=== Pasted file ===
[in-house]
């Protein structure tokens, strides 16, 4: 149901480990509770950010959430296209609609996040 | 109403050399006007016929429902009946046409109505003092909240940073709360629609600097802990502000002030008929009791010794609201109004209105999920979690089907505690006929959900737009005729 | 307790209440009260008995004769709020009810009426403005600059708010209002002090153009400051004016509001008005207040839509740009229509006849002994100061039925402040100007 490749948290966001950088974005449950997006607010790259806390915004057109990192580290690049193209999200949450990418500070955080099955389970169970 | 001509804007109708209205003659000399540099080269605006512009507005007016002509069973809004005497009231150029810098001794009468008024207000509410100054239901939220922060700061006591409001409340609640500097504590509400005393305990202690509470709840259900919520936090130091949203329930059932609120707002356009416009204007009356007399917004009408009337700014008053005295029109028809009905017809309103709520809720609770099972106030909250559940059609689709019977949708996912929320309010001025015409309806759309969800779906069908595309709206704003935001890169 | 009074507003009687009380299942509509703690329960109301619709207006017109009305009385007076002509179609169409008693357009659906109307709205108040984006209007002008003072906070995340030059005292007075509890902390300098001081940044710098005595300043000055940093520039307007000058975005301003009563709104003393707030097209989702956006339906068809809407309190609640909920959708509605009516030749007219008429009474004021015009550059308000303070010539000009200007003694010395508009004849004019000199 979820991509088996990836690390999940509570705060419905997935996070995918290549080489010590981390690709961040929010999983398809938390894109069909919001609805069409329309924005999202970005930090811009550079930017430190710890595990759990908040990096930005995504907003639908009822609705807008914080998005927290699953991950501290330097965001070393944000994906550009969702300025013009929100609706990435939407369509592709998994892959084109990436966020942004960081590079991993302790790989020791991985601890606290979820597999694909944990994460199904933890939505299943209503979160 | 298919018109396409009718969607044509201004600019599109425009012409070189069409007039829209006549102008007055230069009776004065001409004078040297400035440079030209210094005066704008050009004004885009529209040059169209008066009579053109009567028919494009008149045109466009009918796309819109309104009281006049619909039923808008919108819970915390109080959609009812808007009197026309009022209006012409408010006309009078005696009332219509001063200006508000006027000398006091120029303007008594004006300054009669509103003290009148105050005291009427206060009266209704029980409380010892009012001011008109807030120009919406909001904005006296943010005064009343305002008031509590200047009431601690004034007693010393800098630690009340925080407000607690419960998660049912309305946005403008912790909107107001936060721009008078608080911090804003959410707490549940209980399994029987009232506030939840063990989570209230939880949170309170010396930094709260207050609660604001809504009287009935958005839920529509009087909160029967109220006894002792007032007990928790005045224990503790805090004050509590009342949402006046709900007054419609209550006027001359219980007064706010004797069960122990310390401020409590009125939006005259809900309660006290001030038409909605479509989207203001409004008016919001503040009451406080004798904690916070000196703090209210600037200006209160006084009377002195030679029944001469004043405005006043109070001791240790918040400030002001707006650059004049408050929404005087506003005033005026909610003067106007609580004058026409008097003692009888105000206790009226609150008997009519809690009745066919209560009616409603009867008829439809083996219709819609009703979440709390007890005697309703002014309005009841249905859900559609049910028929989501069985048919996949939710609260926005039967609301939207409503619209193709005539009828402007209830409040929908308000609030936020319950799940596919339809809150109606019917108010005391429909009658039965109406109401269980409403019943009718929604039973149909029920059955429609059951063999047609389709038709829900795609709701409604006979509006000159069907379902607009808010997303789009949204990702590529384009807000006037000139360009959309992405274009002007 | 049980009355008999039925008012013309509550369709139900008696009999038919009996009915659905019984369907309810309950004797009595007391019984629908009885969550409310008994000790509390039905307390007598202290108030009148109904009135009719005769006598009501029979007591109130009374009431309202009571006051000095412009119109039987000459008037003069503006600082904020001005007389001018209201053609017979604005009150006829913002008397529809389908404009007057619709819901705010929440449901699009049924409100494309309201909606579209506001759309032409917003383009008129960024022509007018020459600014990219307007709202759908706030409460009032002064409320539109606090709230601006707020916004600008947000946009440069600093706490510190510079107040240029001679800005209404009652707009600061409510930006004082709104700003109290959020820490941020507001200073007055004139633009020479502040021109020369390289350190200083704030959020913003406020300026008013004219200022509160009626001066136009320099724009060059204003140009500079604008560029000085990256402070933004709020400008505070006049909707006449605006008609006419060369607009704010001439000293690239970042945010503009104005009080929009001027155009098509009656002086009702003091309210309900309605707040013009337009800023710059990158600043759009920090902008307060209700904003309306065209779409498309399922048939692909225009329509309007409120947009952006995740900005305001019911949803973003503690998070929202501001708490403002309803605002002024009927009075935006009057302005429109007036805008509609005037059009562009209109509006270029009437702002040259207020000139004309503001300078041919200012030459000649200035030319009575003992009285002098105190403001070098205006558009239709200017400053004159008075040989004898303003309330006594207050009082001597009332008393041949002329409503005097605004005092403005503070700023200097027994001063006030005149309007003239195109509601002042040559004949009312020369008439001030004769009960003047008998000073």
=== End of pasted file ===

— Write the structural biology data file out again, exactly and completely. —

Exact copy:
[in-house]
């Protein structure tokens, strides 16, 4: 149901480990509770950010959430296209609609996040 | 109403050399006007016929429902009946046409109505003092909240940073709360629609600097802990502000002030008929009791010794609201109004209105999920979690089907505690006929959900737009005729 | 307790209440009260008995004769709020009810009426403005600059708010209002002090153009400051004016509001008005207040839509740009229509006849002994100061039925402040100007 490749948290966001950088974005449950997006607010790259806390915004057109990192580290690049193209999200949450990418500070955080099955389970169970 | 001509804007109708209205003659000399540099080269605006512009507005007016002509069973809004005497009231150029810098001794009468008024207000509410100054239901939220922060700061006591409001409340609640500097504590509400005393305990202690509470709840259900919520936090130091949203329930059932609120707002356009416009204007009356007399917004009408009337700014008053005295029109028809009905017809309103709520809720609770099972106030909250559940059609689709019977949708996912929320309010001025015409309806759309969800779906069908595309709206704003935001890169 | 009074507003009687009380299942509509703690329960109301619709207006017109009305009385007076002509179609169409008693357009659906109307709205108040984006209007002008003072906070995340030059005292007075509890902390300098001081940044710098005595300043000055940093520039307007000058975005301003009563709104003393707030097209989702956006339906068809809407309190609640909920959708509605009516030749007219008429009474004021015009550059308000303070010539000009200007003694010395508009004849004019000199 979820991509088996990836690390999940509570705060419905997935996070995918290549080489010590981390690709961040929010999983398809938390894109069909919001609805069409329309924005999202970005930090811009550079930017430190710890595990759990908040990096930005995504907003639908009822609705807008914080998005927290699953991950501290330097965001070393944000994906550009969702300025013009929100609706990435939407369509592709998994892959084109990436966020942004960081590079991993302790790989020791991985601890606290979820597999694909944990994460199904933890939505299943209503979160 | 298919018109396409009718969607044509201004600019599109425009012409070189069409007039829209006549102008007055230069009776004065001409004078040297400035440079030209210094005066704008050009004004885009529209040059169209008066009579053109009567028919494009008149045109466009009918796309819109309104009281006049619909039923808008919108819970915390109080959609009812808007009197026309009022209006012409408010006309009078005696009332219509001063200006508000006027000398006091120029303007008594004006300054009669509103003290009148105050005291009427206060009266209704029980409380010892009012001011008109807030120009919406909001904005006296943010005064009343305002008031509590200047009431601690004034007693010393800098630690009340925080407000607690419960998660049912309305946005403008912790909107107001936060721009008078608080911090804003959410707490549940209980399994029987009232506030939840063990989570209230939880949170309170010396930094709260207050609660604001809504009287009935958005839920529509009087909160029967109220006894002792007032007990928790005045224990503790805090004050509590009342949402006046709900007054419609209550006027001359219980007064706010004797069960122990310390401020409590009125939006005259809900309660006290001030038409909605479509989207203001409004008016919001503040009451406080004798904690916070000196703090209210600037200006209160006084009377002195030679029944001469004043405005006043109070001791240790918040400030002001707006650059004049408050929404005087506003005033005026909610003067106007609580004058026409008097003692009888105000206790009226609150008997009519809690009745066919209560009616409603009867008829439809083996219709819609009703979440709390007890005697309703002014309005009841249905859900559609049910028929989501069985048919996949939710609260926005039967609301939207409503619209193709005539009828402007209830409040929908308000609030936020319950799940596919339809809150109606019917108010005391429909009658039965109406109401269980409403019943009718929604039973149909029920059955429609059951063999047609389709038709829900795609709701409604006979509006000159069907379902607009808010997303789009949204990702590529384009807000006037000139360009959309992405274009002007 | 049980009355008999039925008012013309509550369709139900008696009999038919009996009915659905019984369907309810309950004797009595007391019984629908009885969550409310008994000790509390039905307390007598202290108030009148109904009135009719005769006598009501029979007591109130009374009431309202009571006051000095412009119109039987000459008037003069503006600082904020001005007389001018209201053609017979604005009150006829913002008397529809389908404009007057619709819901705010929440449901699009049924409100494309309201909606579209506001759309032409917003383009008129960024022509007018020459600014990219307007709202759908706030409460009032002064409320539109606090709230601006707020916004600008947000946009440069600093706490510190510079107040240029001679800005209404009652707009600061409510930006004082709104700003109290959020820490941020507001200073007055004139633009020479502040021109020369390289350190200083704030959020913003406020300026008013004219200022509160009626001066136009320099724009060059204003140009500079604008560029000085990256402070933004709020400008505070006049909707006449605006008609006419060369607009704010001439000293690239970042945010503009104005009080929009001027155009098509009656002086009702003091309210309900309605707040013009337009800023710059990158600043759009920090902008307060209700904003309306065209779409498309399922048939692909225009329509309007409120947009952006995740900005305001019911949803973003503690998070929202501001708490403002309803605002002024009927009075935006009057302005429109007036805008509609005037059009562009209109509006270029009437702002040259207020000139004309503001300078041919200012030459000649200035030319009575003992009285002098105190403001070098205006558009239709200017400053004159008075040989004898303003309330006594207050009082001597009332008393041949002329409503005097605004005092403005503070700023200097027994001063006030005149309007003239195109509601002042040559004949009312020369008439001030004769009960003047008998000073």